If you want to have comparable results, the key is to have a consistent form. There are small differences in performing the measurement standing vs. sitting, with extended elbow vs. with elbow at right-angle. To ensure that the differences you see in your own measurements are not due to the changes in your form, it is best not to change your form from one measurement to the other unless necessary. This will allow you to monitor your own progress reliably.
In healthy adults the strongest grip is measured in the standing position with straight elbow, hand pointing downwards. It is also the easiest position to perform without anyone having to check you have proper form.
Grip strength is often measured for assessing sarcopenia in older people. As they might have difficulty standing, generally physical therapists prefer to perform grip measurement with the person sitting with their elbow at right-angle. This way the therapist can more easily ensure consistent form and the person doing the measurement can focus only on squeezing the dynamometer if standing is not easy for them.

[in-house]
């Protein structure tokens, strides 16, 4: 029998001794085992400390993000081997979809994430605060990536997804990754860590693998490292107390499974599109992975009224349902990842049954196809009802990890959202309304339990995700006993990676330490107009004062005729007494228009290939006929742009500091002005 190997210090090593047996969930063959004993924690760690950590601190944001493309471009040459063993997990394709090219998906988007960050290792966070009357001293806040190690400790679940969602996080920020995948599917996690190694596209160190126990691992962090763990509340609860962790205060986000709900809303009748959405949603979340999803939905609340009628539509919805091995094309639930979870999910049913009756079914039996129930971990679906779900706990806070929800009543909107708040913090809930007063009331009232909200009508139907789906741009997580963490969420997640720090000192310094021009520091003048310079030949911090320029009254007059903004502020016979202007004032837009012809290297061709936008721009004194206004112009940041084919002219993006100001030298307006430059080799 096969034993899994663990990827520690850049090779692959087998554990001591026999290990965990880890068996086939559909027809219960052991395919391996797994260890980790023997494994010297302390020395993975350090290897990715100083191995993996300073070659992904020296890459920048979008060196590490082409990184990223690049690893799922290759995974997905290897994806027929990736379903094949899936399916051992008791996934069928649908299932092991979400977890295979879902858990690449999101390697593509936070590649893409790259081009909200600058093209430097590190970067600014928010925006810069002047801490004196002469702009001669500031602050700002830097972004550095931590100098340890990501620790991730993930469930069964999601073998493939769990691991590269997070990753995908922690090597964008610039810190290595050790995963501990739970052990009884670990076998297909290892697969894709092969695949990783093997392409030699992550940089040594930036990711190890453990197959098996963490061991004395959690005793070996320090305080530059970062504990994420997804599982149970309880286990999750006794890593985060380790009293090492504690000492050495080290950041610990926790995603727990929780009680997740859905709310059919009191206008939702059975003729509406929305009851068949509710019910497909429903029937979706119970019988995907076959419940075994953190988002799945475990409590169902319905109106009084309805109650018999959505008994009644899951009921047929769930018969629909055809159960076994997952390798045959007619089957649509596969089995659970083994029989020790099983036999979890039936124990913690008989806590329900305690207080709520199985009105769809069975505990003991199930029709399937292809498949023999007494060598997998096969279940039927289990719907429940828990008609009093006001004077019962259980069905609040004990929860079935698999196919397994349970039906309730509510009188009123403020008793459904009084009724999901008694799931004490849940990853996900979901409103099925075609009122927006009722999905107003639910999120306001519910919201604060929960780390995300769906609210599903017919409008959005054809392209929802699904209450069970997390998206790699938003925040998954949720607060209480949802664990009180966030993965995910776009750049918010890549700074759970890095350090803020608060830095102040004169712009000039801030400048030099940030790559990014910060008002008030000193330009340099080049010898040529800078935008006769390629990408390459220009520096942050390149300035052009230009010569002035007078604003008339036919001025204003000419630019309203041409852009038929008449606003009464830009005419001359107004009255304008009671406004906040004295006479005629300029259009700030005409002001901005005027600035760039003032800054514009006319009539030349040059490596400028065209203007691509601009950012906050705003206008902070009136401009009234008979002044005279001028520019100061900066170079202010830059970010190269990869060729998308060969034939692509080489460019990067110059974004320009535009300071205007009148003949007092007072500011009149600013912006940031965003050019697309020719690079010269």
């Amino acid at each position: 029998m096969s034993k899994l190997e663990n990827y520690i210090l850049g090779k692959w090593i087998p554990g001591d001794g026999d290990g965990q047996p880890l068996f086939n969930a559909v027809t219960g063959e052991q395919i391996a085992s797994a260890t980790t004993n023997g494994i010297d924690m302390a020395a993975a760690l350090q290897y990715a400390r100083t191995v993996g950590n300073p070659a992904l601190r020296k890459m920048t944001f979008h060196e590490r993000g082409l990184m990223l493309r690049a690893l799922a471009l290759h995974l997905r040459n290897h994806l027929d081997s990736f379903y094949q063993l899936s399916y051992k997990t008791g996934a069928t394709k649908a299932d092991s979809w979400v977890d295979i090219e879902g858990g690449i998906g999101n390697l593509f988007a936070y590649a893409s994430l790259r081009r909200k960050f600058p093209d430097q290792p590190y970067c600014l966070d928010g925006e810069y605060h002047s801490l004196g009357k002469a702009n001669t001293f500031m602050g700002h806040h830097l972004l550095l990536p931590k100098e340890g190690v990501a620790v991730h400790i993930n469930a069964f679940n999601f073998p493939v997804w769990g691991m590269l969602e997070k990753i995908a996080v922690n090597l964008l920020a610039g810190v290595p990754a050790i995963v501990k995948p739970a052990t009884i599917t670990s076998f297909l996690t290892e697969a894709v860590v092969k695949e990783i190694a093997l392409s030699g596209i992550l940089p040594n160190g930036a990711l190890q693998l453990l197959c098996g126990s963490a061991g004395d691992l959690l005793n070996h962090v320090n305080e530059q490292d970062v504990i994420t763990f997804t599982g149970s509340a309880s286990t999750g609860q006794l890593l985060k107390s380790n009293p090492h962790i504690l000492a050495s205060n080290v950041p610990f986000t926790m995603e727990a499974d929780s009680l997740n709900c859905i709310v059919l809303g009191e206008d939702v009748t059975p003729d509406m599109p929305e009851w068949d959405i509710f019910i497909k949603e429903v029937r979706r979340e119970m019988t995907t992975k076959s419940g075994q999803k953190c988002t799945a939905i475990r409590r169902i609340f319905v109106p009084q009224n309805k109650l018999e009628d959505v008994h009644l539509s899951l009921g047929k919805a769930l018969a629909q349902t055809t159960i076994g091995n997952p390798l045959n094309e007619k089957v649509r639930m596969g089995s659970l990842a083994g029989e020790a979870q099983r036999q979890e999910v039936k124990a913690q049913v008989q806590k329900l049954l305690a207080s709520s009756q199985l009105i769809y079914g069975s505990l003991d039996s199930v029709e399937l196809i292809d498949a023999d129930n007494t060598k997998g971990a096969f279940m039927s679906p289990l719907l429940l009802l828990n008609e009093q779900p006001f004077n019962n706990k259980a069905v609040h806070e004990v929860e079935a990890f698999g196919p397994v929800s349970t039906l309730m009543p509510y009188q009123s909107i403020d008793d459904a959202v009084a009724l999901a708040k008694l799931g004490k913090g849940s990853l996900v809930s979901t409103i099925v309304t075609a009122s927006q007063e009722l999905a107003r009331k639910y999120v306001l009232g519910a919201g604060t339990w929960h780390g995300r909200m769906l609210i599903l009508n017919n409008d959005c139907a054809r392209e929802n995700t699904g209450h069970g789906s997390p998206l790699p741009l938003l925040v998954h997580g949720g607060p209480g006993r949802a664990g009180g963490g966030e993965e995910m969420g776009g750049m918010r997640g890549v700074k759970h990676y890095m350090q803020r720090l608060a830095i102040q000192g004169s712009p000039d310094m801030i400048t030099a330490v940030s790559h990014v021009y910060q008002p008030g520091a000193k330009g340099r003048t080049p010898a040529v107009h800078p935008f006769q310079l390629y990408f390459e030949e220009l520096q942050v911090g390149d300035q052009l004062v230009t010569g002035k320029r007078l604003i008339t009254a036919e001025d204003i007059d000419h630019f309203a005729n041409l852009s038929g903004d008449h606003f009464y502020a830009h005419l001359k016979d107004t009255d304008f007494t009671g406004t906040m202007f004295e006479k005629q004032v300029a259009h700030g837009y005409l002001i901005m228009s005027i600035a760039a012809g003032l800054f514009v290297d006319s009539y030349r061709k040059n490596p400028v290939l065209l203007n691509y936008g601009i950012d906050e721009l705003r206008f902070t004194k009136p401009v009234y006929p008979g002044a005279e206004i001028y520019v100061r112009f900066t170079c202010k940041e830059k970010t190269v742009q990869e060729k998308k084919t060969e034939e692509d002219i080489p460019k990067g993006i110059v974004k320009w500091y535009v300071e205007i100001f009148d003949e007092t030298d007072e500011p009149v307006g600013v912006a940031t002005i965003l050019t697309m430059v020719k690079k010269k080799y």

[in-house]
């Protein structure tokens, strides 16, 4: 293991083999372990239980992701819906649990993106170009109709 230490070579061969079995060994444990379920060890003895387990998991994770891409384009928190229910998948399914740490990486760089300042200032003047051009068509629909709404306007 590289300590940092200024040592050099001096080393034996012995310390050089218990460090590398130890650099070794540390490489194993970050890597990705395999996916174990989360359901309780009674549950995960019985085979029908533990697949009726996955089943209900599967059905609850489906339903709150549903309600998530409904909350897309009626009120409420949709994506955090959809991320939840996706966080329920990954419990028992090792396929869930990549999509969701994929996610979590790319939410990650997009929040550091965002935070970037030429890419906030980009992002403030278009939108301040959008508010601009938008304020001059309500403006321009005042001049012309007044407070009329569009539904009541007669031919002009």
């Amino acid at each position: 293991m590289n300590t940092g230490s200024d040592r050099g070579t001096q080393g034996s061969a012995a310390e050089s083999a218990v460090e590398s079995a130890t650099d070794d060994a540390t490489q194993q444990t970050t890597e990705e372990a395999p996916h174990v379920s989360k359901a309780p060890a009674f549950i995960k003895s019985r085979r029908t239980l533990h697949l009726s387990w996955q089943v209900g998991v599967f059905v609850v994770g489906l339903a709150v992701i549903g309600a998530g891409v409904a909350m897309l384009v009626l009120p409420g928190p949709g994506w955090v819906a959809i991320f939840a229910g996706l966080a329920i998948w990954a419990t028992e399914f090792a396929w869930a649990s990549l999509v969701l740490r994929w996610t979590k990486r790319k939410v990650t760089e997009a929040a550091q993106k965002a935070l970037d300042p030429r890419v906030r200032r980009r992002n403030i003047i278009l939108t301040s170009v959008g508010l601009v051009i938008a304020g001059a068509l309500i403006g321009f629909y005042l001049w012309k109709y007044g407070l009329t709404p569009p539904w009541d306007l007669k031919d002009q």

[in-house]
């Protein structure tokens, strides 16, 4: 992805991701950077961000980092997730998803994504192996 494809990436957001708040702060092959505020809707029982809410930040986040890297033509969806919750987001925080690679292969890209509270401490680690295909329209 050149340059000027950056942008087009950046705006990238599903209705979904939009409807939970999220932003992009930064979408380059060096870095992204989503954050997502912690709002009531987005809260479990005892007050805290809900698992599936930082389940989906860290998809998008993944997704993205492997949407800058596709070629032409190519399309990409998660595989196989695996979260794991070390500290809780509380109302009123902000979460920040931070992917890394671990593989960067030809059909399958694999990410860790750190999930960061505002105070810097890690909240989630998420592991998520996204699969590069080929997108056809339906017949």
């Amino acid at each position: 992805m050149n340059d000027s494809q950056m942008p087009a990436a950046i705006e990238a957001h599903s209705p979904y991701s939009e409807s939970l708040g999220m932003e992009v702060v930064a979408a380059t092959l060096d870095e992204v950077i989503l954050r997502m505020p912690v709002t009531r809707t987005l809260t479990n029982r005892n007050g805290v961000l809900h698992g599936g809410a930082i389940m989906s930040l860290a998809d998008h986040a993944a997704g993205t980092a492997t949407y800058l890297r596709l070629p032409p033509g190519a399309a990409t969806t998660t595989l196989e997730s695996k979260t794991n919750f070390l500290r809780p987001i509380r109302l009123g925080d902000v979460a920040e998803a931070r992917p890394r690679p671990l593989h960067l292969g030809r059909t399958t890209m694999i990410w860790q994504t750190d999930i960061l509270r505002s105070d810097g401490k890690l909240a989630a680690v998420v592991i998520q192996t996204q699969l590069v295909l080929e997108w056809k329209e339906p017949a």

Different population surveys have used different form instructions for measuring grip strength. For example:
- NHANES study: Standing, with extended elbow.1
- NIH toolbox: Sitting, with elbow at right-angle.2
- SOEP: Standing, with elbow at right-angle.3
- National Health and Nutrition Examination Survey Examination Protocol. 2013 Muscle Strength Procedures Manual, page 3-16.
- NIH Toolbox Training Manual, September 2012, page 126.
- Handgreifkraftmessung im Sozio-oekonomischen Panel (SOEP) 2006 und 2008, page 36.